“Come here, let’s make peace, let’s not be strangers to one another.” Yunus Emre

PEN report link: http://www.englishpen.org/blog-erdogan-rallies-base-with-fiery-rhetoric/

Yours In Solidarity,
The Editors
Nia Davies, Sascha Akhtar, Sophie Mayer

Photos from 29-30 June

Placards opened at graduation ceremonies

graduation1

“We aren’t building helicopters so that you spray tear gas from them!”

“We didn’t tell you not to use pepper (spray), you can make passata’

graduation 2

“We’ve studied electronics all these years, not seen such resistance”

BOCeFBnCUAA1BSt

“50% of us has graduated, we’re forcing the other 50% to stay behind” [referring to the PM’s assertion that he is keeping the 50% who voted for him at home rather than hit the streets]

barok

“They said ‘there’ll be baroque opera’, we’ve come” from Gay Pride in Istanbul on 30 June [referring to the “plans” that the building in the place of Gezi Park will have baroque architecture style and an opera house]

 

 

 

 

Gezi has given us so much

Lots of our friends in the UK email or call us to express their sadness about what’s been happening in Turkey.

 

The 5 deaths, 7000+ injuries, still many critically ill causing concern about the death toll increasing and 100s, if not more, in detention, unfathomable violence by the police force and civilian thugs and what more lies ahead are without a doubt incredibly sad.

 

But these protests are also a positive thing. It’s hard to ensure they stay peaceful and are sustained. But for sure they have started a new era.

 

There are of course many well thought out, evidence-based and eloquently expressed writing about what Gezi has given us. But we’ve found this list on the social media. We don’t know who’s written it.   This, we repeat, is not to belittle the cost of Gezi but we wanted to share it.

 

Gezi has given us so much

 

  1. We stopped watching TV. We woke up. Our IQ increased.
  2. Our writing and drawing skills and sense of humour improved.
  3. We became fitter thanks to running up the hilly streets or stairs leading to Taksim; resisting by running, walking, jumping up and down, standing; and not eating much from the excitement of the resistance.
  4. We improved our observational skills to find the right information and our memory to remember it until we found a computer.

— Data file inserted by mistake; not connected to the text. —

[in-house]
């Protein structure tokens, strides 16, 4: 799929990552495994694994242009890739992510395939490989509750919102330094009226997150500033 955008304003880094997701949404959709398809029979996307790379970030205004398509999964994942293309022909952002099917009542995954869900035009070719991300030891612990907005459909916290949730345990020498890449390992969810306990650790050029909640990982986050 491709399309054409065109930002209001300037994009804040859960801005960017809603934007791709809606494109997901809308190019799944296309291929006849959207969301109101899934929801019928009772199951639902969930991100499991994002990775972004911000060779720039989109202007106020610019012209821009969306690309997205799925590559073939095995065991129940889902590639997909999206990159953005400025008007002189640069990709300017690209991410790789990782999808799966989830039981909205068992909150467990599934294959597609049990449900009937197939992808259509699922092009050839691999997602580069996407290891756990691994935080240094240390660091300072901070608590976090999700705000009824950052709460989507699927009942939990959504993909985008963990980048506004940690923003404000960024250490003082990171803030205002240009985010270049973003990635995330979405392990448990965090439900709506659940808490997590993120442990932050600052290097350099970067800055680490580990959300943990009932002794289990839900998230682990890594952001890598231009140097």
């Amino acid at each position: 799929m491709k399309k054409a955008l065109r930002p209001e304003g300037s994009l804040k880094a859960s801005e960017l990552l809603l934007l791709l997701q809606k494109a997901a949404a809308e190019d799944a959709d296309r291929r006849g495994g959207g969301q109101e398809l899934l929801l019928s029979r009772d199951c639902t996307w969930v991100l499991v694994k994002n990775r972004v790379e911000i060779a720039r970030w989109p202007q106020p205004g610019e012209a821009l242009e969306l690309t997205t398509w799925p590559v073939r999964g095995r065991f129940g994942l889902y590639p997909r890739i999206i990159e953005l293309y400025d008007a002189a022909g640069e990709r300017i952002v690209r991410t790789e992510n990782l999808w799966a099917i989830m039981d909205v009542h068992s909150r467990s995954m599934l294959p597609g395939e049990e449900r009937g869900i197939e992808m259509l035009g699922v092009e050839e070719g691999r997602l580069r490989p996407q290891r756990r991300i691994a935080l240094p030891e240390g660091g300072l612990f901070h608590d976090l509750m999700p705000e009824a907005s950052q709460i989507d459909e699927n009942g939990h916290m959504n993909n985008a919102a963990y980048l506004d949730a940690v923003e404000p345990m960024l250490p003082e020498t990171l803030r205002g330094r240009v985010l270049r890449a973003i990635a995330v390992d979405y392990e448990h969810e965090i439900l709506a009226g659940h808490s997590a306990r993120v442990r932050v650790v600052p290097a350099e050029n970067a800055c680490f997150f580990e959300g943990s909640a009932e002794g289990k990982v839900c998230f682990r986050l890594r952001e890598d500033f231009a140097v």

5. Protesting took all our time; we didn’t have time to spend any money.
  6. We’ve had something to believe in, we are not bored any more.
  7. Yesterday was Monday. No one felt the Monday blues. Long Live Mondays!
  8. Smart phones and social media became nuisance for some but for us they’ve become an opportunity to show our disproportionate wit.
  9. Facebook was filled with interesting and sublime shares.
  10. We gained the habit of turning up where an event is taking place, rather than reading it in a paper.
  11. We’ve learnt who is brave, who is sold, who is honorable, who is a kiss-ass, who is self-respecting, who can be bought, who will not be sold, who just talks and who keeps their word.
  12. We’ve seen we are the majority and stopped feeling alienated.
  13. We increased our freedom and knowledge.
  14. Our musical and rhythmic skills improved from clanging pots and pans, chanting slogans and singing marches.
  15. We are more conscious about keeping the streets cleaner because resisters kept cleaning and reminding us to do the same.
  16. We smile more, behave more politely and respectfully towards each other, because resisters do the same and keep reminding us to do the same.
  17. We learnt what ‘civil defence’ is from practising it.
  18. We learnt to stand by each other, to help each other, to share, to sacrifice, to be friends / siblings.
  19. We’ve learnt that our true friends really do not let us down.
  20. We’ve seen and experienced that our parents were behind us, and if required, they were in front, defending us.
  21. We’ve used our ‘disproportionate’ intellect in every possible opportunity…when moving protest didn’t work, we had standing man and woman.
  22. All tricks were outed.
  23. Copy and paste (in facebook) has become a habit.